YWCA Metropolitan Chicago is the oldest women-focused social service organization in Chicago. It was formed by 13 women who met on December 12, 1876, to address their concerns for the growing number of single women who were coming to Chicago for work during the boom years after the great Chicago fire.
From its earliest days, the YWCA focused on the total needs of women, particularly in the areas of employment, health, and housing. YWCA women became leaders in social legislation that related to the needs of women and girls, such as child labor laws. Women learned trades at the YWCA, such as the “ever-popular” millinery classes held at the YWCA Indiana Branch, 3541 Indiana Ave., in the 1920s.
The YWCA first extended services to young black women in 1915. In contrast to the world around it, the YWCA racially integrated its services and board of directors in the 1940s. The Chicago Mayor’s Commission on Human Relations presented the YWCA with its “Award on Human Relations” in 1946, acknowledging that its “interracially constituted board and committees have made its residence halls, swimming pools and general services available to all the young women of Chicago and whose forthright stand has influenced the nationwide policies of this great social institution.”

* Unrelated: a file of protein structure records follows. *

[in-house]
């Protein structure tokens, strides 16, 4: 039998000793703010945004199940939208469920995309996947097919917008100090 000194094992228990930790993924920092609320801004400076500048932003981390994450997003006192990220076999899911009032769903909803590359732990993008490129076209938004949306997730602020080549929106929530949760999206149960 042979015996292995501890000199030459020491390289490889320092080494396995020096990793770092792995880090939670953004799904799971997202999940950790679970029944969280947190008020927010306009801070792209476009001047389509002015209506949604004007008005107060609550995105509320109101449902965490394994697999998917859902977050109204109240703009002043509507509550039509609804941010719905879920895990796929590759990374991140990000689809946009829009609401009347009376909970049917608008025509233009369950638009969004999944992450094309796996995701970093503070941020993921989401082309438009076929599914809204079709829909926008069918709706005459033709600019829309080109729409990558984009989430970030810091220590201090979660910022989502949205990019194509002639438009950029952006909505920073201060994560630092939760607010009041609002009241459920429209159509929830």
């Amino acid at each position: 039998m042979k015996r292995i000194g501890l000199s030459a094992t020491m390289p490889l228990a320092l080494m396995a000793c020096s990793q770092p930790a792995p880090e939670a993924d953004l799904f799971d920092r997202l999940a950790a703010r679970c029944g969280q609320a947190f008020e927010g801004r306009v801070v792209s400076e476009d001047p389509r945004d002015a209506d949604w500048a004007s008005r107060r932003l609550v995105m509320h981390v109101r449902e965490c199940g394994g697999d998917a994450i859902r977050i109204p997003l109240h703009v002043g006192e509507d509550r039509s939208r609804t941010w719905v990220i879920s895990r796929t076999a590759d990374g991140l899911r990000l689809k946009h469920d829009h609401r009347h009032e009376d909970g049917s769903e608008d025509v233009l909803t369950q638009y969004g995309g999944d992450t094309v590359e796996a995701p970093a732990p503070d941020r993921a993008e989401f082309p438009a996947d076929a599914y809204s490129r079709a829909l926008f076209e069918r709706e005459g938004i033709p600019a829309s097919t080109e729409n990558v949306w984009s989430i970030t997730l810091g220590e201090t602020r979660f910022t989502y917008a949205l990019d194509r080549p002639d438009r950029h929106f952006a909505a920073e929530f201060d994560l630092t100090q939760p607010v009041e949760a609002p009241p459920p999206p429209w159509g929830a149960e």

In 1972, the YWCA Leader Luncheon pioneered the concept of public recognition for working women’s achievements. The YWCA Leader Luncheon remains a Chicago tradition, drawing more than 1,300 representatives from the corporate, private and social service sectors to celebrate the accomplishments of outstanding women and raising more than half a million dollars for YWCA programs and services.
Today our core programmatic areas include: Child Care Provider Training & Assistance, Resources & Community Outreach, Nutrition Education, Business & Entrepreneurship Services, Career Services, Financial Management Services, Technology Access & Training, Young Parents Program, Medical, and Legal Advocacy, Professional Training, Rape Crisis Hotline, Sexual Assault Education, Training, and Sexual Violence Counseling, and the Women’s Health Exchange. With almost 200 employees working at 9 locations throughout the Chicagoland area, we serve more than 250,000 women, children, and families annually through these programs. And while our services are broad and varied, they are linked by a common thread, our dedication to promoting racial justice and personal empowerment across everything we do.